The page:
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Distrust of automation is a healthy thing, and old school mentality is why things didn't get far out of shape whenever the above was done to me, Rananim, but we also have to accept that culture and mentality have changed over the past few decades. People trust computers now more than the older generations did. Whatever we think of it, that is the world we live in.

However, my post was not a hypothesis of what happened or why, or any kind of supposition about the pilots in this sad event. It was to clarify the autoflight system operation for the sake of the discussion as many on here are making assumptions about how it is used that are not right for the 737.
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Old 21st Mar 2016, 15:17
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I might agree..but after 8 hours duty in them middle of the night what makes flying possible is automation. So train the pilot to fly but give'em the the intellectual capabilities to do it...cause some times..we are all counting on good luck and you know it.
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Old 21st Mar 2016, 15:22
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Anyone have an updated QNH for time of approach? And how much it differ from
The QNE in terms of real altitude?

Maybe it could explain why the GA was not at minimums but an incorrect QNH setting called minimums early??
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Old 21st Mar 2016, 15:32
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Concerning the fatigue issue, perhaps they were fatigued and perhaps they were not. Based on personal experience, even if tired, it tends to go away for me during an approach, especially when the weather is poor or challenging. And if a missed approach is thrown in, one wakes up quite quickly. So while I can see fatigue being an issue for forgetting to reset an MCP altitude or some other similar thing, I find it difficult to believe that it will be a major issue in terms of flying a missed approach manually unless one is grossly fatigued. As someone mentioned, mistakes happen to non-fatigued crews as well. Fatigue tends to be thrown around as an automatic excuse for a mistake. Many of us are starting our flights in the evening, so fatigue is just part of the job.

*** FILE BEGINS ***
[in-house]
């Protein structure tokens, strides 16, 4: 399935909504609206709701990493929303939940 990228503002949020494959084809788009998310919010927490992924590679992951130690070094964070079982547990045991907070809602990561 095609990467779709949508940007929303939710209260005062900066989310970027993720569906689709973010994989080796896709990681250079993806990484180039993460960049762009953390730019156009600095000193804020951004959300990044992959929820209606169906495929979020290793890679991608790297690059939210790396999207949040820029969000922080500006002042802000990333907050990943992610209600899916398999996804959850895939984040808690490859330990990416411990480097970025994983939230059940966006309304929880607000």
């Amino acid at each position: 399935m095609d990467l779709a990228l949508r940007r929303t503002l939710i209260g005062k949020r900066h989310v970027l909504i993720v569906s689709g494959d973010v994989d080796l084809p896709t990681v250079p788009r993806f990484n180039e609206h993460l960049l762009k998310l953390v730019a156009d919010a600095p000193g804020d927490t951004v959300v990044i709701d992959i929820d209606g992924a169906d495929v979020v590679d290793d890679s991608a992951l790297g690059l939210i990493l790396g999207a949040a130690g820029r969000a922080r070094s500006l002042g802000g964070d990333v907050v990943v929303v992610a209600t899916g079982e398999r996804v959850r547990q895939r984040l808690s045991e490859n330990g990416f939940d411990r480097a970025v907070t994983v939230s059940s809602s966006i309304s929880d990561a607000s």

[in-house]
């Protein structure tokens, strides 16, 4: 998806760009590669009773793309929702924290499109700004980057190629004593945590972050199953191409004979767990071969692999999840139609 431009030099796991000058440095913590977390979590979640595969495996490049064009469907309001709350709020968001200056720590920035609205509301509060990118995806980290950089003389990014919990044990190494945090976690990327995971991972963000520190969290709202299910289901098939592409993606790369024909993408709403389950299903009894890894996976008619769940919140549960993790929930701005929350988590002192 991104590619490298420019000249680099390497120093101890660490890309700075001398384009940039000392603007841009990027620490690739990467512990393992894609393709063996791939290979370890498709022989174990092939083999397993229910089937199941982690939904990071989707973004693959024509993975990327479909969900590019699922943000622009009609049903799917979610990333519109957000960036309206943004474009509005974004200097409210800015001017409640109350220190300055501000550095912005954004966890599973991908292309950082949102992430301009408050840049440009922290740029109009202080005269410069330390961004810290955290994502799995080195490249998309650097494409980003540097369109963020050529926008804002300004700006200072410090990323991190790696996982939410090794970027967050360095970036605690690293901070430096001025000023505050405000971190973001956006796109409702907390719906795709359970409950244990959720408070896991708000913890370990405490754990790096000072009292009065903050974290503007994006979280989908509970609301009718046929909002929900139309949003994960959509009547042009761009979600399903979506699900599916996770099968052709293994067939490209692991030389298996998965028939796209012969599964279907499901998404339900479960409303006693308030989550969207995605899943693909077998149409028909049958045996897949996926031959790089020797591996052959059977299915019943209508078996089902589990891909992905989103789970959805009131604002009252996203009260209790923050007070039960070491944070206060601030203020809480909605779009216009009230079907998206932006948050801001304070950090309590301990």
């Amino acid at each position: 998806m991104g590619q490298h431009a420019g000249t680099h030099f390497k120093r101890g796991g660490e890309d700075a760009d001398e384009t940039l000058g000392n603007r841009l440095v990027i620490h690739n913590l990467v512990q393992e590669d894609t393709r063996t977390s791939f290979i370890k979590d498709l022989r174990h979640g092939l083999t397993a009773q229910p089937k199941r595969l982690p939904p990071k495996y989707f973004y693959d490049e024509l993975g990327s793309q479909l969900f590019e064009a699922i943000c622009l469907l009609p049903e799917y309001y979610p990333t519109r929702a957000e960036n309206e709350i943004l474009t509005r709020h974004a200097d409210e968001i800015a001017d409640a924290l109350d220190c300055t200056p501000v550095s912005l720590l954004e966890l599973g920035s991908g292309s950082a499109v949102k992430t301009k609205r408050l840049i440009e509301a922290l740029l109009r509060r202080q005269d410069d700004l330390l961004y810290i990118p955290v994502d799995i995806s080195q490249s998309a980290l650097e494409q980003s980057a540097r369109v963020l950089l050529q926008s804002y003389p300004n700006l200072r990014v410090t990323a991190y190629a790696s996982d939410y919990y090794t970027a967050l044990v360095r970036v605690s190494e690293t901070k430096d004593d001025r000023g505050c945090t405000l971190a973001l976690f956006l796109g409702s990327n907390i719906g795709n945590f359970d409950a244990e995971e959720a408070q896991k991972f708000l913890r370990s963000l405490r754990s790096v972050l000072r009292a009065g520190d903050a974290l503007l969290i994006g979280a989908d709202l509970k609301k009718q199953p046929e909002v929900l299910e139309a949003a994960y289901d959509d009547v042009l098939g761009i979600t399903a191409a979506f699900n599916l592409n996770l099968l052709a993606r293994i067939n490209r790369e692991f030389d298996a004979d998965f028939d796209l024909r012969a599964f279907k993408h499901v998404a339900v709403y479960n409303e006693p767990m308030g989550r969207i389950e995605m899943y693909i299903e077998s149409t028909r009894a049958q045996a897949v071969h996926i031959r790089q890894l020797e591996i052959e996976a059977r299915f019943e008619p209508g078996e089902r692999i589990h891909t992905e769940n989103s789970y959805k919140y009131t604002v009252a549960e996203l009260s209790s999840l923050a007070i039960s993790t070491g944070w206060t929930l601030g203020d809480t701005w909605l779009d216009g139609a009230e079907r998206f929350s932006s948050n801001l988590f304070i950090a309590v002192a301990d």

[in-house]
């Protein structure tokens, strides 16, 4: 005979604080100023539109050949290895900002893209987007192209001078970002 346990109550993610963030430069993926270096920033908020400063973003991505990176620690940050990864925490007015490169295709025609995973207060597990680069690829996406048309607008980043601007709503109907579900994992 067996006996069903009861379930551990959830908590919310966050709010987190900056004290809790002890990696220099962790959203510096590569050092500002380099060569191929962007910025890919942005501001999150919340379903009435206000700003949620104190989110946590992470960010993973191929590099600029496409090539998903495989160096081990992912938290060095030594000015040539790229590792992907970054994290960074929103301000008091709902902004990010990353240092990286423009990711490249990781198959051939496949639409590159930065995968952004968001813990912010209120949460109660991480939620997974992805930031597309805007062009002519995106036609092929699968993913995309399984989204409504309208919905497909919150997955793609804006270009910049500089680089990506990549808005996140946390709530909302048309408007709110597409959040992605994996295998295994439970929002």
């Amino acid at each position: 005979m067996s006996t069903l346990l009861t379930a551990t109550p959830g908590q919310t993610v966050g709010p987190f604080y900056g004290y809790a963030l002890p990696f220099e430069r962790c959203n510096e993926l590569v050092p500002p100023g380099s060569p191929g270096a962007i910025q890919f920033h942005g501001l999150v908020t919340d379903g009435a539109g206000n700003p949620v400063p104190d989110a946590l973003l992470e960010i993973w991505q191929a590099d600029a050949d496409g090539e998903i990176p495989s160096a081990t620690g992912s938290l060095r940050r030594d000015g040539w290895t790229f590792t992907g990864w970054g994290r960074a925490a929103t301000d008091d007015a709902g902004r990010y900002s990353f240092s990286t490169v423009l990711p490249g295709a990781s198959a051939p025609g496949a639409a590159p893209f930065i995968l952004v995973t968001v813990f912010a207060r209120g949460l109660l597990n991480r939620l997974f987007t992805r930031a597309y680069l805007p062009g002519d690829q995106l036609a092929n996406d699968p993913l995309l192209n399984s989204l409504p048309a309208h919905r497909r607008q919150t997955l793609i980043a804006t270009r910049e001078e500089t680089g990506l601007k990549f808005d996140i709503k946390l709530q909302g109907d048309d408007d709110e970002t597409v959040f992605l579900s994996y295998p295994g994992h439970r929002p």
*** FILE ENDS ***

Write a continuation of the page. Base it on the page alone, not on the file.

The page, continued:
Concerning the weather, it appears that the weather is little different than is frequently encountered by crews around the world every day in which approaches are made. It was windy but nearly down the runway and there were reports of turbulence. An approach was made as is done in similar conditions around the world. Possibly, it got turbulent and they went around. Nothing out of the ordinary although one should expect that some of the passengers would not be happy with the expected turbulence. That being said, the statement that one pilot made of not attempting an approach if the locals are not making it in seems like a wise thought.